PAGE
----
Captain James Cook was a British Royal Navy Captain, navigator, explorer, cartographer, and world traveler. Reading his journals is fascinating, with many, many mundane entries about longitude, latitude, depth soundings, and wind and weather, interspersed with glimpses of terror, mayhem, and death at sea, or the same on the shores of some distant island at the hands of hostile natives. Captain Cook himself met his demise at the hands of hostile locals in the Sandwich Islands (Hawaii) in 1779. Prior to his death, he had seen as much of the world as any man had theretofore seen, naming many islands which still bear the names he gave them to this day. He was a remarkable man, and a remarkable leader: a lesson for all who would lead.
Scurvy, caused by a deficiency of vitamin C, was a common ailment of sailors. It can be fatal. Captain Cook and his ships surgeons had run experiments on feeding daily rations of sauerkraut and a wheat wort to the sailors. Wort is the soured mash that is later fermented into beer. I have never eaten wort, but it sounds nasty, and apparently it is nasty, since the sailors mostly refused to eat it, even when knowing it would prevent them from getting scurvy.
At first, Captain Cook had ordered the men to eat their daily rations, but this wasn’t working out to his satisfaction due to their refusal. He then developed a unique idea, setting a fine example of leadership and showing that he knew more than a little about human nature.
…the man at first would not eat it, until I put it practice – a method I never Knew once to fail with seamen – and this was to have some of it dressed every day for the Captain table…I found it necessary to put every one on an allowance; for such are the Templars and disposition of Seamen in general that whatever you give them out of the common way — altho’ it be ever so much for their good — it will not go down, and you will hear nothing but murmurings against the Man that first invented it; but the moment they see their superiors set a value upon it, it becomes the finest stuff in the world and the inventor an honest fellow.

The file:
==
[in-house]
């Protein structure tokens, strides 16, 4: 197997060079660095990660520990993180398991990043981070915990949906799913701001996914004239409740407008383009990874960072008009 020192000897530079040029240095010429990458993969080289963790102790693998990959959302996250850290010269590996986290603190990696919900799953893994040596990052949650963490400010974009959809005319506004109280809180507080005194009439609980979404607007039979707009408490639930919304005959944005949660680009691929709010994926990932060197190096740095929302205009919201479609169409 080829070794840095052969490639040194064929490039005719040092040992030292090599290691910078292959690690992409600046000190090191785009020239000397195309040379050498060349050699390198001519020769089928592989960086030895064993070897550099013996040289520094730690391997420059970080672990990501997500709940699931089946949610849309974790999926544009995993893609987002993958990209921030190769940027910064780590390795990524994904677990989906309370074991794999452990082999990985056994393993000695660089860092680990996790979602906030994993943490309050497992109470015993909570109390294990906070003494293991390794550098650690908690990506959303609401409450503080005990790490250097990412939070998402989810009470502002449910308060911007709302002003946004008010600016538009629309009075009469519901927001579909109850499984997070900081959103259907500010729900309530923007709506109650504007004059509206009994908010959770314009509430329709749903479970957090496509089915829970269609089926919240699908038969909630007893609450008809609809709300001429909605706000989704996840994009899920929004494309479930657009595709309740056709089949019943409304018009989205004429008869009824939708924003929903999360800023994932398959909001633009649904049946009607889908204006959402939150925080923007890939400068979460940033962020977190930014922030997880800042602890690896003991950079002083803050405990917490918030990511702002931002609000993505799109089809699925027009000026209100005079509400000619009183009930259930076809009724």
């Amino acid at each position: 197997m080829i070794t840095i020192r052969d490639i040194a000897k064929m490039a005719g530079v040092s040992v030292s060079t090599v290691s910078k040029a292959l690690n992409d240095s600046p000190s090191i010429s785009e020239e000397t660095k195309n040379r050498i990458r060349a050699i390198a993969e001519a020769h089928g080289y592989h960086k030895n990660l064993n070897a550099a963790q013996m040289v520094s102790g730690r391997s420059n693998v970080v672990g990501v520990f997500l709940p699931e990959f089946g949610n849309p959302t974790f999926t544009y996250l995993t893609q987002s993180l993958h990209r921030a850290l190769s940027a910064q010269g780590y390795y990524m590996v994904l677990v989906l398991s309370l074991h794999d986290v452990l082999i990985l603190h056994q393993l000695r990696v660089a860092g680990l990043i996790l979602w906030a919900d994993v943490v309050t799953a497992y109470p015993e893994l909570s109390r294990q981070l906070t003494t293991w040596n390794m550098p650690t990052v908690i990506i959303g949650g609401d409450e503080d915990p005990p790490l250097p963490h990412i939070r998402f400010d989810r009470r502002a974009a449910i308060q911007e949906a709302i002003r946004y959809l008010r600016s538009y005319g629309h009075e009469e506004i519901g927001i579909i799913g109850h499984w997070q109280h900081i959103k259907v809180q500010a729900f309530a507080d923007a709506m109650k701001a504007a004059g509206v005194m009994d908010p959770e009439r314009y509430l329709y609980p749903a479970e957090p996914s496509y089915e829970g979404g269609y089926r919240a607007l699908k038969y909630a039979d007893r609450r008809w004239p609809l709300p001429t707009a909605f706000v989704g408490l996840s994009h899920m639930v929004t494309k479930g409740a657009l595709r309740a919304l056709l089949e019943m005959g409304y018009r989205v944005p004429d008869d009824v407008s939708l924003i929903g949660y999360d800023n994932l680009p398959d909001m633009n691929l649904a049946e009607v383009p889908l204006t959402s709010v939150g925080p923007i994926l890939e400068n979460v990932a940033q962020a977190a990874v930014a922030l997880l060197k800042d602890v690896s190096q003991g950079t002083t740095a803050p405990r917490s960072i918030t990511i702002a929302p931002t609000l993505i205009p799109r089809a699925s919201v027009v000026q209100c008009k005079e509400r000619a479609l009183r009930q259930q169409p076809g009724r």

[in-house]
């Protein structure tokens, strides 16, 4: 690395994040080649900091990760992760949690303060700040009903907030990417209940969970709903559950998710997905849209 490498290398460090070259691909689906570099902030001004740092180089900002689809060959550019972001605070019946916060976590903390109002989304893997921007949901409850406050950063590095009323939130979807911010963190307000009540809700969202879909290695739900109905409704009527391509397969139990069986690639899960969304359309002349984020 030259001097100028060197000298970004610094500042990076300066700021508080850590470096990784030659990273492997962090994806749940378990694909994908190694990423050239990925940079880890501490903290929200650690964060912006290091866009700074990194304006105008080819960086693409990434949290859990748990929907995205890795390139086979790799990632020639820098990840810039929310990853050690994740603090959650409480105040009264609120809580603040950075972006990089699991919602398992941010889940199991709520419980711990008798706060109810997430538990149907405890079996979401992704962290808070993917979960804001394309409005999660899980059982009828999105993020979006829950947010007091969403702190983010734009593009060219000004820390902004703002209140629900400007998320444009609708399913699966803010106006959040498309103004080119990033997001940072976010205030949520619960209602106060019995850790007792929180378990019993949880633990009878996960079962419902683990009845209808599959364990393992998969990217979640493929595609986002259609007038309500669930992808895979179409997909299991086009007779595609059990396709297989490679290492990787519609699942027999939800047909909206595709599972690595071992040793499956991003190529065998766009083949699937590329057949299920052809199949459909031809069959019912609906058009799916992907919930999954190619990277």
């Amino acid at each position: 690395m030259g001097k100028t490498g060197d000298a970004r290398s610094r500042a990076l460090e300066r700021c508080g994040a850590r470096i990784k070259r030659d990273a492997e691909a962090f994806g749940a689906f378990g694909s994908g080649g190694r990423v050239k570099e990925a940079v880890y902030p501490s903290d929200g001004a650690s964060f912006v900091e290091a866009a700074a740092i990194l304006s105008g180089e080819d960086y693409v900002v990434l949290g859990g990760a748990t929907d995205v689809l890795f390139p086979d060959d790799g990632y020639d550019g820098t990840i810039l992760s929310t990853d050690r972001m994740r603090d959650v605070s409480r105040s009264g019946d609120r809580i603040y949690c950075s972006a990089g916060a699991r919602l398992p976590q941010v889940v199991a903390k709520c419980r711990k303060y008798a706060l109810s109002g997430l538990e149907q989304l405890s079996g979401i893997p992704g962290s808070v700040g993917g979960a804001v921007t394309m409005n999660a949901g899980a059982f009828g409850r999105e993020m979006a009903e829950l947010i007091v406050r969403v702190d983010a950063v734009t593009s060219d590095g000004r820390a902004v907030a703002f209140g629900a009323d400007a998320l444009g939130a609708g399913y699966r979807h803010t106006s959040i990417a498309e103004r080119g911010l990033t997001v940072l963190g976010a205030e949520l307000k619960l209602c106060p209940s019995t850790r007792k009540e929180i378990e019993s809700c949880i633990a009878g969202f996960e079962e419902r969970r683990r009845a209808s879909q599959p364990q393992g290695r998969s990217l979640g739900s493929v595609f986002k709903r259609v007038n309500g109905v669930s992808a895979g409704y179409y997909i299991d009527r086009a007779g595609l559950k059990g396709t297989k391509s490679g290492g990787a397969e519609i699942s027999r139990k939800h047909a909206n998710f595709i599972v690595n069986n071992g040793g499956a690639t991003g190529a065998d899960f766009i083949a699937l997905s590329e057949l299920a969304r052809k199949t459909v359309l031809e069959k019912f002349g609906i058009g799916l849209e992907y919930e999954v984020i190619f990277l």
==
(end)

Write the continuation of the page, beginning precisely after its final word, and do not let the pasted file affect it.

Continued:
His sailors thought that they were being provided swill for their food, since the officers had not previously been required to eat the wort or sauerkraut. Hearing these murmurings and knowing that he needed neither them nor a crew with scurvy, Captain Cook set forth a bold new plan. He would eat the daily ration of the sauerkraut and wort himself, requiring his officers to do the same. I’m sure that, human nature being what it is, there were those who tried to shovel their ration over the side, but no doubt the Captain could not have the sailors see this being done. Everyone ate, including himself.
When the sailors saw the the Captain valued this food, they began to consume it with a relish . . . thus, for the first time in the history of long naval voyages, though signs of scurvy were diligently searched out by the ship’s surgeons and the Captain, not a single drew member became ill.
Later on, when it was discovered that citrus fruits were filled with vitamin C, the sailors were allowed limes to eat, thus, sailors became known as “Limeys.” I suspect sucking on a lime is better than eating wort, and while there are those who have a taste for sauerkraut, I am not among them . . . though, I’d eat a bait of it in lieu of getting the scurvy.
The example here is that until Captain Cook showed the value of these foods to the men by consuming it himself on a daily basis, they had no taste for it. When the crew learned that it was fit for the Captain, and that he apparently liked it, they decided that it was fit for them, too. He may have even acted like he was going to cut back on their rations in order to consume it himself.
“The bloody Captain . . . eating all that bloody wort ‘isself, ‘e is, leeavin’ none for us seamen what works so hard and apt to take the scurvy,” said an able-bodied seaman to the chief bosun’s mate on the main deck, as the ship slid forward under full sail on a fresh gale off the port stern on a warm, tropical night, the new moon overhead, and dark as dark could be, except for the glint of the Southern stars and the orange glow from the clay pipe of the bosun’s mate..
“You’d better eat it up when they serve it,” said the bosun’s mate, “Thar’s no need in letting the officers get it all when we can have our share.”
Overhearing this conversation, normally administering discipline to anyone who dared use the word “Captain” in any sort of derogatory manner, Captain Cook smiled to himself, went below, and retired to his quarters.
“Eight bells,” said the officer of the watch, followed by, “Two hundred-forty fathoms, no bottom!”
A fair wind, a soft, deep sea, a ship’s larder full of scurvy-less foods, and a Captain to be respected, “It could be worse,” the sailor said to himself, as he stood tall, erect, and straight-of-spine, facing the bow of the ship, peering off into the limitless distance of a tropical night, the Southern Cross blazing overhead. “It could be worse . . .”